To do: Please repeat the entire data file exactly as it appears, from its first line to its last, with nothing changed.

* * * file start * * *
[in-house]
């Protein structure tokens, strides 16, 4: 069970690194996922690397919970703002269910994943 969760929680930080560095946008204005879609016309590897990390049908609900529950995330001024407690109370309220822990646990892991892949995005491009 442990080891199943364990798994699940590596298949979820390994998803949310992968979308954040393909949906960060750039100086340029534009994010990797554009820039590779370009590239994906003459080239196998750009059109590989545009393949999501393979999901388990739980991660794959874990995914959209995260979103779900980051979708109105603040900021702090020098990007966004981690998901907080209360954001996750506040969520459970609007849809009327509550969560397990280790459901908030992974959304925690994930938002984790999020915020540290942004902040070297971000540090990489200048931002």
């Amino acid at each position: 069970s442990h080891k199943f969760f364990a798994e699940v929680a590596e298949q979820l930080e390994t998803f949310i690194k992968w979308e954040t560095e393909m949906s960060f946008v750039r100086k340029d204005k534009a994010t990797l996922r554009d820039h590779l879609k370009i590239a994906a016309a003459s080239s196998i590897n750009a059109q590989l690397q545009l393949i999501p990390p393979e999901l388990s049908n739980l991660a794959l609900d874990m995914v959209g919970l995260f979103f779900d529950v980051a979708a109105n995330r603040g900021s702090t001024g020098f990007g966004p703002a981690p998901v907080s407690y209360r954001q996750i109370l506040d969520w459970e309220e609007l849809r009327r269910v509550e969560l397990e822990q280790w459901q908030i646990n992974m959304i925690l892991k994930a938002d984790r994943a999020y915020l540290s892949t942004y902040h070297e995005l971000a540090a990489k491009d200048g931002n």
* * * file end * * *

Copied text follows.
[in-house]
């Protein structure tokens, strides 16, 4: 069970690194996922690397919970703002269910994943 969760929680930080560095946008204005879609016309590897990390049908609900529950995330001024407690109370309220822990646990892991892949995005491009 442990080891199943364990798994699940590596298949979820390994998803949310992968979308954040393909949906960060750039100086340029534009994010990797554009820039590779370009590239994906003459080239196998750009059109590989545009393949999501393979999901388990739980991660794959874990995914959209995260979103779900980051979708109105603040900021702090020098990007966004981690998901907080209360954001996750506040969520459970609007849809009327509550969560397990280790459901908030992974959304925690994930938002984790999020915020540290942004902040070297971000540090990489200048931002």
């Amino acid at each position: 069970s442990h080891k199943f969760f364990a798994e699940v929680a590596e298949q979820l930080e390994t998803f949310i690194k992968w979308e954040t560095e393909m949906s960060f946008v750039r100086k340029d204005k534009a994010t990797l996922r554009d820039h590779l879609k370009i590239a994906a016309a003459s080239s196998i590897n750009a059109q590989l690397q545009l393949i999501p990390p393979e999901l388990s049908n739980l991660a794959l609900d874990m995914v959209g919970l995260f979103f779900d529950v980051a979708a109105n995330r603040g900021s702090t001024g020098f990007g966004p703002a981690p998901v907080s407690y209360r954001q996750i109370l506040d969520w459970e309220e609007l849809r009327r269910v509550e969560l397990e822990q280790w459901q908030i646990n992974m959304i925690l892991k994930a938002d984790r994943a999020y915020l540290s892949t942004y902040h070297e995005l971000a540090a990489k491009d200048g931002n």